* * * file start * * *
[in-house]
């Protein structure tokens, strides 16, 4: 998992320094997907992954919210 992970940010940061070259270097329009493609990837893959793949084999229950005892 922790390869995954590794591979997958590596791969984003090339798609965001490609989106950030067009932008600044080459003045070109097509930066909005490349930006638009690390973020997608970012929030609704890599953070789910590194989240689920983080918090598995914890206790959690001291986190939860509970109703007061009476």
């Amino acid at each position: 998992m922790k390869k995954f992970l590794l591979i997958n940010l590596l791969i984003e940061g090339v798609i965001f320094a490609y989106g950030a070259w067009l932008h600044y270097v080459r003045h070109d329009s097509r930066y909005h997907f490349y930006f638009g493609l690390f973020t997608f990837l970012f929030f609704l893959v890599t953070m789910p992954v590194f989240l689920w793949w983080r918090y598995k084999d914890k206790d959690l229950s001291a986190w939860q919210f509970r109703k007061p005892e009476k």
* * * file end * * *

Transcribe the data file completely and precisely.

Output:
[in-house]
């Protein structure tokens, strides 16, 4: 998992320094997907992954919210 992970940010940061070259270097329009493609990837893959793949084999229950005892 922790390869995954590794591979997958590596791969984003090339798609965001490609989106950030067009932008600044080459003045070109097509930066909005490349930006638009690390973020997608970012929030609704890599953070789910590194989240689920983080918090598995914890206790959690001291986190939860509970109703007061009476």
């Amino acid at each position: 998992m922790k390869k995954f992970l590794l591979i997958n940010l590596l791969i984003e940061g090339v798609i965001f320094a490609y989106g950030a070259w067009l932008h600044y270097v080459r003045h070109d329009s097509r930066y909005h997907f490349y930006f638009g493609l690390f973020t997608f990837l970012f929030f609704l893959v890599t953070m789910p992954v590194f989240l689920w793949w983080r918090y598995k084999d914890k206790d959690l229950s001291a986190w939860q919210f509970r109703k007061p005892e009476k």